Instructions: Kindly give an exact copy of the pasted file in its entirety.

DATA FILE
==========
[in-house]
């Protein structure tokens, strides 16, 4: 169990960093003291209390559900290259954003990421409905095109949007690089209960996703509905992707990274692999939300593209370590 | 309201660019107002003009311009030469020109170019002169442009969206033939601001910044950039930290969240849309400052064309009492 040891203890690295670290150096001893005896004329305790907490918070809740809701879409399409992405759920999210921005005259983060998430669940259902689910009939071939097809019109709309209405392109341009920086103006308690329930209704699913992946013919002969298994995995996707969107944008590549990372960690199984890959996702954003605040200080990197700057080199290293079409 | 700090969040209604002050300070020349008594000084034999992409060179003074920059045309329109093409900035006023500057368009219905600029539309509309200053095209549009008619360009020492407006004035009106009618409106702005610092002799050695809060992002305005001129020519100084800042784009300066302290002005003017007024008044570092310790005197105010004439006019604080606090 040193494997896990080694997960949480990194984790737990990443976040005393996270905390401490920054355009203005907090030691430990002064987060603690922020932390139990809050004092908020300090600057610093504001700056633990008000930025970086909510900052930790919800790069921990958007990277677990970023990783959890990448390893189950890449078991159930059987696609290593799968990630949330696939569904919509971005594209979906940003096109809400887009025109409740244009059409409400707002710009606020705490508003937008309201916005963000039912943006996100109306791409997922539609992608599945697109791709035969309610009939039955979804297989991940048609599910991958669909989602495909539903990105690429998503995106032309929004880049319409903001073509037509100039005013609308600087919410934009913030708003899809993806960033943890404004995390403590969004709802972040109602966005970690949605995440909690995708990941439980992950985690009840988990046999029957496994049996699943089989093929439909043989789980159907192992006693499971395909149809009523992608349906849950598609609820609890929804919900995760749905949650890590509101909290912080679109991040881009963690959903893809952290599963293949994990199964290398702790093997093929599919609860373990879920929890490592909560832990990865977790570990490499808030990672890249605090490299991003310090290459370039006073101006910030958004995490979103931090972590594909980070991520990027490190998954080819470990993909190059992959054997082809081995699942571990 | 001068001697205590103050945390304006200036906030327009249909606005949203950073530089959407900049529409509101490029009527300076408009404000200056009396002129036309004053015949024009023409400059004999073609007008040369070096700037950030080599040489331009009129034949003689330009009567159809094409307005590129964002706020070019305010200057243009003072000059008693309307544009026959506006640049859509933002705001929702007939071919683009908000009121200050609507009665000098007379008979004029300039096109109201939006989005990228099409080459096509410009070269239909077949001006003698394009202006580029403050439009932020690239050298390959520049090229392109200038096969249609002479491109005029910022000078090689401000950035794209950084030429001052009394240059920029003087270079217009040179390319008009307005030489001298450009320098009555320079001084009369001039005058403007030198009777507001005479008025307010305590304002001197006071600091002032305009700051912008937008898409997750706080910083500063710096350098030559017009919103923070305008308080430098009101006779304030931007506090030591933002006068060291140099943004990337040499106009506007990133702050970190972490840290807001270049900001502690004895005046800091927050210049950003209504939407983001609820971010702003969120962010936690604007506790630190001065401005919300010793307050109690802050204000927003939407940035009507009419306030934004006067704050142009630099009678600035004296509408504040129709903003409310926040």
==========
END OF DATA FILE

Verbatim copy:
[in-house]
């Protein structure tokens, strides 16, 4: 169990960093003291209390559900290259954003990421409905095109949007690089209960996703509905992707990274692999939300593209370590 | 309201660019107002003009311009030469020109170019002169442009969206033939601001910044950039930290969240849309400052064309009492 040891203890690295670290150096001893005896004329305790907490918070809740809701879409399409992405759920999210921005005259983060998430669940259902689910009939071939097809019109709309209405392109341009920086103006308690329930209704699913992946013919002969298994995995996707969107944008590549990372960690199984890959996702954003605040200080990197700057080199290293079409 | 700090969040209604002050300070020349008594000084034999992409060179003074920059045309329109093409900035006023500057368009219905600029539309509309200053095209549009008619360009020492407006004035009106009618409106702005610092002799050695809060992002305005001129020519100084800042784009300066302290002005003017007024008044570092310790005197105010004439006019604080606090 040193494997896990080694997960949480990194984790737990990443976040005393996270905390401490920054355009203005907090030691430990002064987060603690922020932390139990809050004092908020300090600057610093504001700056633990008000930025970086909510900052930790919800790069921990958007990277677990970023990783959890990448390893189950890449078991159930059987696609290593799968990630949330696939569904919509971005594209979906940003096109809400887009025109409740244009059409409400707002710009606020705490508003937008309201916005963000039912943006996100109306791409997922539609992608599945697109791709035969309610009939039955979804297989991940048609599910991958669909989602495909539903990105690429998503995106032309929004880049319409903001073509037509100039005013609308600087919410934009913030708003899809993806960033943890404004995390403590969004709802972040109602966005970690949605995440909690995708990941439980992950985690009840988990046999029957496994049996699943089989093929439909043989789980159907192992006693499971395909149809009523992608349906849950598609609820609890929804919900995760749905949650890590509101909290912080679109991040881009963690959903893809952290599963293949994990199964290398702790093997093929599919609860373990879920929890490592909560832990990865977790570990490499808030990672890249605090490299991003310090290459370039006073101006910030958004995490979103931090972590594909980070991520990027490190998954080819470990993909190059992959054997082809081995699942571990 | 001068001697205590103050945390304006200036906030327009249909606005949203950073530089959407900049529409509101490029009527300076408009404000200056009396002129036309004053015949024009023409400059004999073609007008040369070096700037950030080599040489331009009129034949003689330009009567159809094409307005590129964002706020070019305010200057243009003072000059008693309307544009026959506006640049859509933002705001929702007939071919683009908000009121200050609507009665000098007379008979004029300039096109109201939006989005990228099409080459096509410009070269239909077949001006003698394009202006580029403050439009932020690239050298390959520049090229392109200038096969249609002479491109005029910022000078090689401000950035794209950084030429001052009394240059920029003087270079217009040179390319008009307005030489001298450009320098009555320079001084009369001039005058403007030198009777507001005479008025307010305590304002001197006071600091002032305009700051912008937008898409997750706080910083500063710096350098030559017009919103923070305008308080430098009101006779304030931007506090030591933002006068060291140099943004990337040499106009506007990133702050970190972490840290807001270049900001502690004895005046800091927050210049950003209504939407983001609820971010702003969120962010936690604007506790630190001065401005919300010793307050109690802050204000927003939407940035009507009419306030934004006067704050142009630099009678600035004296509408504040129709903003409310926040």